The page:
Author Archives: Bix

Dr. John Campbell On The Benefits Of Fever In Infection

From Dr. John Campbell’s YouTube channel:

When you have a fever, the body is more able to combat viral and bacterial infections.

If we let the temperature just ride in an adult (to say 39 degrees C or 102.2 degrees F) … that’s not going to do me any great harm but I know that’s combating the infection much quicker.

If I artificially lower my body temperature by giving ibuprofen or acetaminophen or paracetamol then what I can do is make that disease process worse, make the infection last for longer, and increase the probability of complications from that infection.

So we see that fever is a natural defense mechanism and very often should be just left as it is in adults to allow us to fight the infection and have less complications and shorter duration of illness.

Thanks to forumholitorium for introducing me to him.

CDC To Recommend All Americans Wear Protective Masks In Everyday Life

I’m really angry about this:

CDC To Recommend All Americans Wear Protective Masks In Everyday Life: Report

On Saturday, Weill Cornell’s Dr. Matt McCarthy reported that the Centers for Disease Control will revise their recommendations on protective masks.

In the next ten days, the CDC guidelines will reportedly change to advising Americans to wear masks “in everyday life.” This contrasts with the current guidelines, which only recommend masks for high-risk groups like health care workers.

The country is currently suffering from a shortage of masks and other personal protective equipment as health care workers struggle to contain the spread of the novel coronavirus. Many have been forced to reuse spent masks, or fashion their own out of materials lying around. The revised guidelines would threaten to worsen the mask shortage unless increased production begins right away.

NEW: CDC guidance on masks expected to change in next 10 days. Americans will be advised to wear masks in everyday life. Current recommendation is for high-risk groups only.
— Matt McCarthy (@DrMattMcCarthy) March 28, 2020

I’m angry because:

  • I don’t know if it’s true and I can’t trust what the CDC and the White House say about this anymore.
  • The Surgeon General already told us that masks are ineffective. Now they are effective? Which is the lie? (He also said that healthcare workers needed the dwindling supply, which is a contradiction. If they are ineffective why should anyone wear them?)
  • Why 10 days? Wouldn’t now be more effective? Last week? Two months ago!?
  • There aren’t enough masks to go around. How do you recommend the impossible?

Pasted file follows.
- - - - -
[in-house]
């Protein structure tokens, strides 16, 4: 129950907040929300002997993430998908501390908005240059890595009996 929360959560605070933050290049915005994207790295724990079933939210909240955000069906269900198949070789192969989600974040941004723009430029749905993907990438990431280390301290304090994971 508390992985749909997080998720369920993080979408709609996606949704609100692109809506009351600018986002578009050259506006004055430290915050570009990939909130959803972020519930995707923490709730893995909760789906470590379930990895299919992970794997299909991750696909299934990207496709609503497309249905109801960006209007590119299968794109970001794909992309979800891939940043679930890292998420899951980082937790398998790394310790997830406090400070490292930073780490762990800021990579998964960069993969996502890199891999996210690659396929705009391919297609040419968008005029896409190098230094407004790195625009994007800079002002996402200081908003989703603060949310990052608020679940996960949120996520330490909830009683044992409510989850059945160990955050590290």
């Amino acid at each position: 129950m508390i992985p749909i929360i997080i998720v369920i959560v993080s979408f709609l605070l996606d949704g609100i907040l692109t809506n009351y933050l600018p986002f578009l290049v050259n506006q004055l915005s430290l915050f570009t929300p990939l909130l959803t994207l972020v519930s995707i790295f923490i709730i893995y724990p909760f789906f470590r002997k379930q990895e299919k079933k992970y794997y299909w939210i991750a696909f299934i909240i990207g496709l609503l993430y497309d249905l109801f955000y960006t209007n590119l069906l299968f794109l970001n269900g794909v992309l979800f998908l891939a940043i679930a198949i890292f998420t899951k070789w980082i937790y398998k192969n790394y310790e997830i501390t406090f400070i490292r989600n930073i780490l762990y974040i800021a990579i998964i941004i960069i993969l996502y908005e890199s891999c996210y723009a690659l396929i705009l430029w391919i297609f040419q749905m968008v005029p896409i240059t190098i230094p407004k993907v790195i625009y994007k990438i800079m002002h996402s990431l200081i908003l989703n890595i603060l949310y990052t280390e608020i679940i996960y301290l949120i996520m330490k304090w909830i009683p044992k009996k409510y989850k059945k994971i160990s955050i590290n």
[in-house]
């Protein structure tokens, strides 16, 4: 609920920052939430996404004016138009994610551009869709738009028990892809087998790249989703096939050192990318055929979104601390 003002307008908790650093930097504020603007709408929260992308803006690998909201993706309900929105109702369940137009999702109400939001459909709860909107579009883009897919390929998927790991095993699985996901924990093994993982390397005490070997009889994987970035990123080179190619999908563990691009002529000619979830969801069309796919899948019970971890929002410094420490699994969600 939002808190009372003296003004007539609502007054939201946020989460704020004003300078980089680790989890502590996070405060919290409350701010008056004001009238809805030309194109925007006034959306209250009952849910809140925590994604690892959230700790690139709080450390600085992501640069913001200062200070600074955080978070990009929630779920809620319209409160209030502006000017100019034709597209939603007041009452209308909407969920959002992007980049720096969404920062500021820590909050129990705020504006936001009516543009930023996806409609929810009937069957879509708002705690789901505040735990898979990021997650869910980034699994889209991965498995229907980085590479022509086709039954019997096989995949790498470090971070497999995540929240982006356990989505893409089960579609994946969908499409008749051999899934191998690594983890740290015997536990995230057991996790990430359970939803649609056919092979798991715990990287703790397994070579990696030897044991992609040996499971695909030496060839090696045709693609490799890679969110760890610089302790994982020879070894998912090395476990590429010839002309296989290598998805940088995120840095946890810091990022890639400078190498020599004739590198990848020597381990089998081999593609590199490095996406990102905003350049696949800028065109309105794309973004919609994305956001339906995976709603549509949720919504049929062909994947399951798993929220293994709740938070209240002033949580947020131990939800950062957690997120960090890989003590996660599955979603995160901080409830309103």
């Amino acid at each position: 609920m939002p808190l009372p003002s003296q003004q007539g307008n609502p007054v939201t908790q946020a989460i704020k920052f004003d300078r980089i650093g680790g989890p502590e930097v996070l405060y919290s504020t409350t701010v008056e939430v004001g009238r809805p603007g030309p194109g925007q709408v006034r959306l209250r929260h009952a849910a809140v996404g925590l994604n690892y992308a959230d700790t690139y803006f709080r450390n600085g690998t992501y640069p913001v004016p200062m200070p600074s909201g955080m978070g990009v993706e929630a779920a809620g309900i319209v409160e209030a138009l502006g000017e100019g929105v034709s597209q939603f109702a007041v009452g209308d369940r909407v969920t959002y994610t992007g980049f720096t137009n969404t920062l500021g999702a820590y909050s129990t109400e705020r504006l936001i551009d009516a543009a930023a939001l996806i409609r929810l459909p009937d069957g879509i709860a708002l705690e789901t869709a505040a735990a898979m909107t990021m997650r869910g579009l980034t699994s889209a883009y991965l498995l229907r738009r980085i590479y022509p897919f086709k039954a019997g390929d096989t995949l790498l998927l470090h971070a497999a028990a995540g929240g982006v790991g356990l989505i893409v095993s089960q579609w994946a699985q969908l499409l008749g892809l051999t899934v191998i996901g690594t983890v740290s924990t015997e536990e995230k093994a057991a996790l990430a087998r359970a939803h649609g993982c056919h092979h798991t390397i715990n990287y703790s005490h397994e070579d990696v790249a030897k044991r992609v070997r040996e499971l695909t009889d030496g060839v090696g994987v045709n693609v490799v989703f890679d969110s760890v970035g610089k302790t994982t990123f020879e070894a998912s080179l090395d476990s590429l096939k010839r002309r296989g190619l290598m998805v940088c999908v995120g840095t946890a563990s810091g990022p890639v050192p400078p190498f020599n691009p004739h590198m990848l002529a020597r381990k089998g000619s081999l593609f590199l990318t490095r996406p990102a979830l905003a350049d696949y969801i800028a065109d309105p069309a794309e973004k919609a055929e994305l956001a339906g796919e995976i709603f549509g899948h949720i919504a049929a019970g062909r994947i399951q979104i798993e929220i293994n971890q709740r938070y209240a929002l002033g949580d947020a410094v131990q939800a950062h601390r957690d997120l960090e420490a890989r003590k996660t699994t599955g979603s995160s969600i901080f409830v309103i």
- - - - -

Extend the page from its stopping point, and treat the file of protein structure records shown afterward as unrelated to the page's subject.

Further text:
Since people are shedding virus long before they know they are infected, the recommendation for everyone to wear a mask made sense months ago.

Plexiglass Sneeze Guards

These have been cropping up in grocery stores: plexiglass sneeze guards. They’re a great idea. I think we should keep them year-around.


Source: Sneeze guards: Kroger, Walmart, Publix and other stores adding plexiglass barriers for cashiers as virus spreads

A big thank-you to all the grocery store workers and all the food delivery people, both to stock stores and to stock people’s homes. You’re helping to keep us all fed during this crisis.

Plain Old Soap: The Best Disinfectant For Coronaviruses

From:
Why does soap work so well on SARS-CoV-2?, Virology Down Under, Ian M Mackay, PhD (EIC), 9 March 2020

Below is a diagram of a coronavirus, specifically a mouse hepatitis coronavirus.
Source: SARS-CoV-2 and the lessons we have to learn from it, Edward Nirenberg.

Why does soap work so well on the coronavirus and on most viruses? Because soap is made with fat. And like dissolves like:

The soap dissolves the fat membrane [lipid bilayer, in grey in above diagram] and the virus falls apart like a house of cards and “dies”, or rather, we should say it becomes inactive as viruses aren’t really alive.

Disinfectants or liquids, wipes, gels and creams containing alcohol (and soap) have similar effects but are not really quite as good as normal soap. Apart from the alcohol and soap, the “antibacterial agents” in these products don’t affect the virus structure much at all. Consequently, many antibacterial products are basically just an expensive version of soap in terms of how they act on viruses. Soap is the best but alcohol wipes are good when soap is not practical or handy (e.g. office receptions).